With all of the inspirational sports films about athletes overcoming obstacles to be the best, you would think there would be a lot more on the Olympics. Stories of underdog Olympic athletes seem to come out of every event, but Hollywood does not think they are worth the time or money. So compiling a list of five Olympic films is a challenge, especially films younger than 20 years old. Since I already covered “Chariots of Fire” in a previous article, here are five other films to jump-start your Olympic fever:
Blades of Glory: The sports movie for people who are not sports fans, this wacky film follows disgraced figure skaters Will Ferrell and Jon Heder (a.k.a. Napoleon Dynamite) who exploit a loophole to compete in pairs figure skating. All of the Will Ferrell comedy tropes are present; from the man-child lead character to the out of nowhere romance subplot to the obligatory gross-out gags. Yet it manages to stick its landing thanks to a competent director, some clever gags and a fun supporting cast including Will Arnett, Amy Poehler, Craig T. Nelson and the lovely Jenna Fisher.
Cool Runnings: The story of Jamaica’s 1988 Olympic bobsledding team may not scream inspirational movie, but some Disney producer decided to give it a try with this 1993 release. Directed by John Turtletaub (who went on to direct “National Treasure”), the film certainly has its fair share of Disney-isms, like some “goofy” characters and childish jokes. Nevertheless, it is a fun sports film with genuine heart and an entertaining cast, led by the late John Candy.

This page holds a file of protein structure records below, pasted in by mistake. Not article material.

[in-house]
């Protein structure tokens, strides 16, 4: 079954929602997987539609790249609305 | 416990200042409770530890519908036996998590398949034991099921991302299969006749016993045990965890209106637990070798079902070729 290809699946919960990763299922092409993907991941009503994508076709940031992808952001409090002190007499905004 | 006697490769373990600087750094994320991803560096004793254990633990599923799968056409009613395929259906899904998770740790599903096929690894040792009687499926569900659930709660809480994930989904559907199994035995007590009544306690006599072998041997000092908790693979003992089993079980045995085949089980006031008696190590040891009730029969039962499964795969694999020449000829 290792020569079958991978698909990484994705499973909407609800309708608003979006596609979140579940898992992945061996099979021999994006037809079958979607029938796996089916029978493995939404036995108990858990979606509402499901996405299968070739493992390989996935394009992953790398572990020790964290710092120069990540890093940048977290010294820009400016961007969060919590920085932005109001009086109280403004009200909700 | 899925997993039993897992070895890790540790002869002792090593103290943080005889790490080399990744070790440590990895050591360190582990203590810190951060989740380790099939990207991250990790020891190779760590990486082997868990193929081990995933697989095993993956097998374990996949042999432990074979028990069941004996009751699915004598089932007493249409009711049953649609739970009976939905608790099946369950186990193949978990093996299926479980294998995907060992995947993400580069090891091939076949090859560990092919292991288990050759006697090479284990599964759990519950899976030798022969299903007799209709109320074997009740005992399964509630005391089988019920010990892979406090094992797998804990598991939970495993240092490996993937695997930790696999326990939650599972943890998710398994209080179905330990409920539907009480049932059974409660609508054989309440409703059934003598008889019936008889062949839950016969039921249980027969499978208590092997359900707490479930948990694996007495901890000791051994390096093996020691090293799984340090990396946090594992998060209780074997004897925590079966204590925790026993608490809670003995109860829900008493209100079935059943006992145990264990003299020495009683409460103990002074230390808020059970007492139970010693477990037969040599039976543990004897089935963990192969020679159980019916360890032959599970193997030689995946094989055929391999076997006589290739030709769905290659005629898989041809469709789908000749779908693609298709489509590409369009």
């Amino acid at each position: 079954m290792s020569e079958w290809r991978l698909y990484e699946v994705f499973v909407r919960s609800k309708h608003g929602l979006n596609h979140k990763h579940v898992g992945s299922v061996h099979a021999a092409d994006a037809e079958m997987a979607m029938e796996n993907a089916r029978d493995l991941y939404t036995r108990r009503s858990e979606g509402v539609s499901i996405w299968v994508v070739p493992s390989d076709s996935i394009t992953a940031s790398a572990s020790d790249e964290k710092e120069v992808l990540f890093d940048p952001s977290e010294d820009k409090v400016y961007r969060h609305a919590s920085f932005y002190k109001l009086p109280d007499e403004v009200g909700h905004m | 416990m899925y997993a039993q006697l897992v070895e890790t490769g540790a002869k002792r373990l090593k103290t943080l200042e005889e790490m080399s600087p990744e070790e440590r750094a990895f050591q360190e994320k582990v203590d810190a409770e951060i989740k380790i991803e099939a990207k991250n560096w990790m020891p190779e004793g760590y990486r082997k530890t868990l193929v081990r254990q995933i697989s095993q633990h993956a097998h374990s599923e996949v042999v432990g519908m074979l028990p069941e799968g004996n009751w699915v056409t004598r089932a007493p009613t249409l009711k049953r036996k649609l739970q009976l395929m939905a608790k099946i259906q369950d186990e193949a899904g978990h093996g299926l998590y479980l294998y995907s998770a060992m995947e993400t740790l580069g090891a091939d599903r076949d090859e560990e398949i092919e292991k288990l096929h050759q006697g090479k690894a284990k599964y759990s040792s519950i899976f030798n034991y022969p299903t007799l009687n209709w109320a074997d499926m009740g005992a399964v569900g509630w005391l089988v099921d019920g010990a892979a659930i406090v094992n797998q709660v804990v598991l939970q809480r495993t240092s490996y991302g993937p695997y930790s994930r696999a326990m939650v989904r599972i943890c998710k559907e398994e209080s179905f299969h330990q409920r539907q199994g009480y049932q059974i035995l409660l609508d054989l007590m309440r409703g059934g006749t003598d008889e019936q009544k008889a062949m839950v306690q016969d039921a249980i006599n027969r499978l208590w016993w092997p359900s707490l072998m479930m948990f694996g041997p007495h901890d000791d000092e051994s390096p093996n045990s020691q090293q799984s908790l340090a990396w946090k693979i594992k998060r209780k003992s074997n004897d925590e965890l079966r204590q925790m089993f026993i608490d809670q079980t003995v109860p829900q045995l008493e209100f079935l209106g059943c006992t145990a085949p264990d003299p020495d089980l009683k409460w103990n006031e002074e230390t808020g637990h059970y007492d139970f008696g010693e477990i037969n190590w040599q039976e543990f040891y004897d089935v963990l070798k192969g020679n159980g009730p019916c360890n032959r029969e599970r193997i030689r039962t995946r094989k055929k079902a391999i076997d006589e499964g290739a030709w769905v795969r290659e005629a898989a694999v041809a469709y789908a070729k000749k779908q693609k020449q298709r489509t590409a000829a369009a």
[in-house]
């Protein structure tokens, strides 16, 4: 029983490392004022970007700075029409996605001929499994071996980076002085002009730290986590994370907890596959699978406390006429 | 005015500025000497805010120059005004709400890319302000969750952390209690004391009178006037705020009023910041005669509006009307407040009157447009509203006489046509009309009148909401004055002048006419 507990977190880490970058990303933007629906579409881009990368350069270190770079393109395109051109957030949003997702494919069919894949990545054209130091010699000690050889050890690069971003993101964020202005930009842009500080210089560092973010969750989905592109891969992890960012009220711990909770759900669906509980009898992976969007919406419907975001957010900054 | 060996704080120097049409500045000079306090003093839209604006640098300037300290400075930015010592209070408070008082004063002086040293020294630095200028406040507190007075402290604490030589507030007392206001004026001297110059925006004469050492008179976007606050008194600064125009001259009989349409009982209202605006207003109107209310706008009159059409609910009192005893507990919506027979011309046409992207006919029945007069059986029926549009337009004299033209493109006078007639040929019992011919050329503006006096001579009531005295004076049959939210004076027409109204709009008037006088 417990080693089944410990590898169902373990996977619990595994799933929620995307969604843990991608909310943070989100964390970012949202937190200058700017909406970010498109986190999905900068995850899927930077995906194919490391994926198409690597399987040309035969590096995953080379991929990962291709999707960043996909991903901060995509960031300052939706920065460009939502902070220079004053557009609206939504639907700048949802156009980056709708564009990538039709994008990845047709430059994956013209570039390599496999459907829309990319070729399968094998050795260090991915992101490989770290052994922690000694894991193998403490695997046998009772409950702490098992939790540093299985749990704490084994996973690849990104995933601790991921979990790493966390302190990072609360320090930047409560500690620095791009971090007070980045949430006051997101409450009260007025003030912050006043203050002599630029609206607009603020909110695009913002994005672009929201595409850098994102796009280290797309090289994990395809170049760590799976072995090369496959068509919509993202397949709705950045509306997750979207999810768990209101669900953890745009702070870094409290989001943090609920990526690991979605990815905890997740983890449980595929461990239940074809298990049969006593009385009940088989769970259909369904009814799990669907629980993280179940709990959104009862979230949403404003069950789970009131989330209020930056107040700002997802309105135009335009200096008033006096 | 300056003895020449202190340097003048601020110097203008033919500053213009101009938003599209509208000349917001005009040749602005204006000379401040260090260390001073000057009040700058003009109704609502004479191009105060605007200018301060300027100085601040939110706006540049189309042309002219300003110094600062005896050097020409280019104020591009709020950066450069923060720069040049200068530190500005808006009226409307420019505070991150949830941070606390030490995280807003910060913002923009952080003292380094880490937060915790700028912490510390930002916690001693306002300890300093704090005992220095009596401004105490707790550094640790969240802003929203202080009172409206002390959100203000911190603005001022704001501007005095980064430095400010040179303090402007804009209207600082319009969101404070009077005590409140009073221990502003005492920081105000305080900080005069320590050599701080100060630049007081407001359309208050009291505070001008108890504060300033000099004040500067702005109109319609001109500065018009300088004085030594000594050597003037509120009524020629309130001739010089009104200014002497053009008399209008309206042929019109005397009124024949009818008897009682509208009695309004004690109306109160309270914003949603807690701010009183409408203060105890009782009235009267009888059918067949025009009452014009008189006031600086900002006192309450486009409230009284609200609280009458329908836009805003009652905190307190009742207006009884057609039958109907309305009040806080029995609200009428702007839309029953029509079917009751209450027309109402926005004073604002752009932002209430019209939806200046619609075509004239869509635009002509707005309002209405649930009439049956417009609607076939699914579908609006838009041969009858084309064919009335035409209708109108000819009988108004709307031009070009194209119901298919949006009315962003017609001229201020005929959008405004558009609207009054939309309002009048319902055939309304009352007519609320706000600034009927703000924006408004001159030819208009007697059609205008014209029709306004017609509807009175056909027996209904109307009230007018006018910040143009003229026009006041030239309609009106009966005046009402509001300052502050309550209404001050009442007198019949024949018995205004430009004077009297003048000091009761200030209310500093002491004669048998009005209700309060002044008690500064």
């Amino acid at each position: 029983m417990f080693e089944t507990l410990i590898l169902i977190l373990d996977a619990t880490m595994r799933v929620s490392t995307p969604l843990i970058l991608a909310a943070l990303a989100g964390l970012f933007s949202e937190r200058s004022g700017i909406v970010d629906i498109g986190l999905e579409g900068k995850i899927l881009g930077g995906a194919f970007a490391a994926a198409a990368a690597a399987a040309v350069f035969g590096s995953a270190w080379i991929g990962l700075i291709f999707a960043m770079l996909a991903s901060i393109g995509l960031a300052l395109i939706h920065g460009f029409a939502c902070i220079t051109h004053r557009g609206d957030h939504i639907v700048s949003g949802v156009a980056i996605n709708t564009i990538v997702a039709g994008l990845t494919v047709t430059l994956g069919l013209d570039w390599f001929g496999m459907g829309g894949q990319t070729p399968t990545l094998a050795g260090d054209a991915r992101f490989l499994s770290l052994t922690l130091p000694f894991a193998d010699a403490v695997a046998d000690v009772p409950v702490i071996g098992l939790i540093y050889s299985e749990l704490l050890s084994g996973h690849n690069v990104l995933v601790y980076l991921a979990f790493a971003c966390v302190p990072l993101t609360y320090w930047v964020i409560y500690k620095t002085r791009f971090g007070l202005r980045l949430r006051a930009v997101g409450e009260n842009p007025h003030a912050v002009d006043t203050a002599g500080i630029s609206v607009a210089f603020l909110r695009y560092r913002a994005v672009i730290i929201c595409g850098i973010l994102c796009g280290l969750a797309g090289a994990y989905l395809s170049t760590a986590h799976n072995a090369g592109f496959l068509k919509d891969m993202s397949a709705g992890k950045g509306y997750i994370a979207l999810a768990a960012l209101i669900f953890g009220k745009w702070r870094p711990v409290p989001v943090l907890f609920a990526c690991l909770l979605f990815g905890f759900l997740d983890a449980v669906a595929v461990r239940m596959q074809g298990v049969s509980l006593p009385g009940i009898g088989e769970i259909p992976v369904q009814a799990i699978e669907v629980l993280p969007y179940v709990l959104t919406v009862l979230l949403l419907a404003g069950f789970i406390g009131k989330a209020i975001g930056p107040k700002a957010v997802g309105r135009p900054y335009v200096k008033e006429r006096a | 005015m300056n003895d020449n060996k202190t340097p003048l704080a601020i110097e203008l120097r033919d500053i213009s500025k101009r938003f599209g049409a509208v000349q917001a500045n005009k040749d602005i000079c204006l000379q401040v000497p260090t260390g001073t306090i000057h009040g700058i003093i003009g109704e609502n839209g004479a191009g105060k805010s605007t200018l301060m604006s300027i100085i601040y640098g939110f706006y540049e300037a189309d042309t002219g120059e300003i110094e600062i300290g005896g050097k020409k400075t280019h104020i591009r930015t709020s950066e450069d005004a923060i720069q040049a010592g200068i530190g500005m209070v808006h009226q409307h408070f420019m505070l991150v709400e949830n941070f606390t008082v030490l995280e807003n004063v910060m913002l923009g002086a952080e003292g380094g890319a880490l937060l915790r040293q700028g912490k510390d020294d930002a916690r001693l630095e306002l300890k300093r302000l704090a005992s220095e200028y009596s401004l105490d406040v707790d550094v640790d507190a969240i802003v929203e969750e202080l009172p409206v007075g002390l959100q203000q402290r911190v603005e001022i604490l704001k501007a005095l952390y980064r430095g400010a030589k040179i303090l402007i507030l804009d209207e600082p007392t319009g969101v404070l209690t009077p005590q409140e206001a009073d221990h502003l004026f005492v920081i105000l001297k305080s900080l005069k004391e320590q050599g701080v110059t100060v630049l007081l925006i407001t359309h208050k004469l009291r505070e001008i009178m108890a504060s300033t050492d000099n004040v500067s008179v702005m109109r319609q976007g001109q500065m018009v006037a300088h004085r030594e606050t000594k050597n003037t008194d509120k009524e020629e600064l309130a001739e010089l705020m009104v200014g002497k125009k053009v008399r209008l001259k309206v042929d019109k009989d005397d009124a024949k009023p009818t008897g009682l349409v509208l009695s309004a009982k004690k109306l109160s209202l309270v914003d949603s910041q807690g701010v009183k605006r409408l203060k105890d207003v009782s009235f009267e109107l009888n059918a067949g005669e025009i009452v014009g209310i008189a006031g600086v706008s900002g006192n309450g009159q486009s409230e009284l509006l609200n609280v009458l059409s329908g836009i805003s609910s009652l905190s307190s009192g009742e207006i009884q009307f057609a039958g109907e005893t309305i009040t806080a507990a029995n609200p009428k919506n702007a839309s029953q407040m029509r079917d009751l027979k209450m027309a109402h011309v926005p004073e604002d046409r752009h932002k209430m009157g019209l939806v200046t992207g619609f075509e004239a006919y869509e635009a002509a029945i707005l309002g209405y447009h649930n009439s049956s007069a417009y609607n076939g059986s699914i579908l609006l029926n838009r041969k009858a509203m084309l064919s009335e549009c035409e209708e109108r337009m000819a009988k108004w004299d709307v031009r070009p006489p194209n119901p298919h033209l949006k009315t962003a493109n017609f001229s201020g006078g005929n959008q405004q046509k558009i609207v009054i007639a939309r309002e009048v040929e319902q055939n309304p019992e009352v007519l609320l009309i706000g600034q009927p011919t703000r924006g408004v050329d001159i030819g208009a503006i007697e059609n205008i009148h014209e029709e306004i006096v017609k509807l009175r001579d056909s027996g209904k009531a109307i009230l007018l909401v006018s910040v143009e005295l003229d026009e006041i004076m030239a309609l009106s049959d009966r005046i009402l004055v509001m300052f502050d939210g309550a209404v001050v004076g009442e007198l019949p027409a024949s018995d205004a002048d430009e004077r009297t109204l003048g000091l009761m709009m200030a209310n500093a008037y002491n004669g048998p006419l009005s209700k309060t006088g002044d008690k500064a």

The Cutting Edge: This gloriously ’90s romantic comedy follows a figure skating diva and a washed up hockey player who begrudgingly pair up to compete in the Olympics. If you have seen any romantic comedy or underdog sports film, you will know exactly what to expect from that premise. Light-hearted, entertaining, well made and nicely acted, it is a good date movie for the sports-loving couple.
Miracle: Praised by critics and fans alike, “Miracle” follows the story of the 1980 U.S. Olympic hockey team and fearless coach Herb Brooks as they challenge the “unstoppable” Soviet Union team. The film rises above being a very straightforward sports film thanks to superb filmmaking and a strong cast, led by Kurt Russell in arguably his best performance.
Without Limits: Robert Towne directed this 1998 film following legendary Olympic runner Steve Prefontaine, from his humble origins in Oregon to his untimely demise at age 24. Though a box-office flop due to bad marketing, the film managed to garner critical praise for its insightful look into the relationships Prefontaine built as he went on to break several world records. Donald Sutherland garnered a Golden Globe nomination for his winning portrayal of Prefontaine’s coach, Steve Bowerman.